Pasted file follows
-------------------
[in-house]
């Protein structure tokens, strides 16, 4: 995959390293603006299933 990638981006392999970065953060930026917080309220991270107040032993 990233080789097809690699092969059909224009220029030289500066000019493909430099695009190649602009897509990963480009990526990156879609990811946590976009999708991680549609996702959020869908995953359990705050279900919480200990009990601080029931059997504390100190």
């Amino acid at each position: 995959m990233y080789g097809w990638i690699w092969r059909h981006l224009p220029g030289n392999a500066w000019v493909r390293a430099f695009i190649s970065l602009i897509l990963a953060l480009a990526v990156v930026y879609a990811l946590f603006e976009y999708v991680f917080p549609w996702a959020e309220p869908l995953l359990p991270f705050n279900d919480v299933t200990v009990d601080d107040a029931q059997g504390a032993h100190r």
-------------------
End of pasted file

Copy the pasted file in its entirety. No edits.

[in-house]
């Protein structure tokens, strides 16, 4: 995959390293603006299933 990638981006392999970065953060930026917080309220991270107040032993 990233080789097809690699092969059909224009220029030289500066000019493909430099695009190649602009897509990963480009990526990156879609990811946590976009999708991680549609996702959020869908995953359990705050279900919480200990009990601080029931059997504390100190």
């Amino acid at each position: 995959m990233y080789g097809w990638i690699w092969r059909h981006l224009p220029g030289n392999a500066w000019v493909r390293a430099f695009i190649s970065l602009i897509l990963a953060l480009a990526v990156v930026y879609a990811l946590f603006e976009y999708v991680f917080p549609w996702a959020e309220p869908l995953l359990p991270f705050n279900d919480v299933t200990v009990d601080d107040a029931q059997g504390a032993h100190r």